Saturday, November 20, 2021

The Comedy Divine

Essay by Brad Evans, featuring excerpts from his recently published book, Ecce Humanitas: Beholding the Pain of Humanity, at the Los Angeles Review of Books.

"At the earth’s core, Dante encounters a three-headed Satan encased in ice, appearing as both the tormentor and tormented par excellence. A parody of the beauty of God and the tranquility of Heaven, Satan is disfigured and bestial, the true embodiment of the dark event at the heart of all myths, unable to contain his own rage as he screams out to give Hell itself its most violent of compositions. It should be noted that, in marked departure from such imagery, Milton’s Paradise Lost moved away from a spatial arrangement, with Satan instead proudly boasting of his freedom from the confines of his incarceration: 'The mind is its own place, and in it self / Can make a Heav’n of Hell, a Hell of Heav'n.'" [Book I, Lines 254-255]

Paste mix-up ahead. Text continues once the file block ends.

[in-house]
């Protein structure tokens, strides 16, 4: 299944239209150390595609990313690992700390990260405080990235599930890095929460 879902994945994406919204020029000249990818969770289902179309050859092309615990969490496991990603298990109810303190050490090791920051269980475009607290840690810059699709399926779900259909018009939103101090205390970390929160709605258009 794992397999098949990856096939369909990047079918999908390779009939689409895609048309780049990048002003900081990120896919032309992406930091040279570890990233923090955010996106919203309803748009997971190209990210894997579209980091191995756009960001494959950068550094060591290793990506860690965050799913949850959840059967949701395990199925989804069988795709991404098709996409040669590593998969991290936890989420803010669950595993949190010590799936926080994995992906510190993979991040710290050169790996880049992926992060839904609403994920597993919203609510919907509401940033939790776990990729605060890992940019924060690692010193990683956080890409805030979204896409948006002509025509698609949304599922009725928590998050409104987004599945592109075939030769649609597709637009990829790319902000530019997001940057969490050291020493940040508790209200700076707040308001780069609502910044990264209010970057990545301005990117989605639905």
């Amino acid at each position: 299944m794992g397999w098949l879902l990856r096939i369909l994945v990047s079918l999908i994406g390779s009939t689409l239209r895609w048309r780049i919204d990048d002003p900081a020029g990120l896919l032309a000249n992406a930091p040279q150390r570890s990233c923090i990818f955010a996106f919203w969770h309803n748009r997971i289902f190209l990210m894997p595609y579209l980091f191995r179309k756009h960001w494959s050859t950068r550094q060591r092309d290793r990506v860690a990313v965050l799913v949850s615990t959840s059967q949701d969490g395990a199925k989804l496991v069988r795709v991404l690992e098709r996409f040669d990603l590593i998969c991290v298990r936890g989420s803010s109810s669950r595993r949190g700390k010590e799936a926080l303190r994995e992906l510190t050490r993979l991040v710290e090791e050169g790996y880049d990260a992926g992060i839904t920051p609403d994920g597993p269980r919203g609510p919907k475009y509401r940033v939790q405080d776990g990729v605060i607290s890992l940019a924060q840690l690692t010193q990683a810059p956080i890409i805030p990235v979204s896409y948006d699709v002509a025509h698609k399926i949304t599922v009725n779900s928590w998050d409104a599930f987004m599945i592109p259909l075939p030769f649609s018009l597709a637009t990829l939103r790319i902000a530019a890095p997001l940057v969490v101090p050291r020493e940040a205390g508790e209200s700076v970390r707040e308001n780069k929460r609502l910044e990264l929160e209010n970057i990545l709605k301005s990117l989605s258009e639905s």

See Dante, "On World Government" from De Monarchia in Gateway to the Great Books (10 Vol., 1963) volume 7, and The Divine Comedy in Great Books of the Western World (first edition, 52 Vol., 1952) volume 21, (second edition, 60 Vol., 1990) volume 19.

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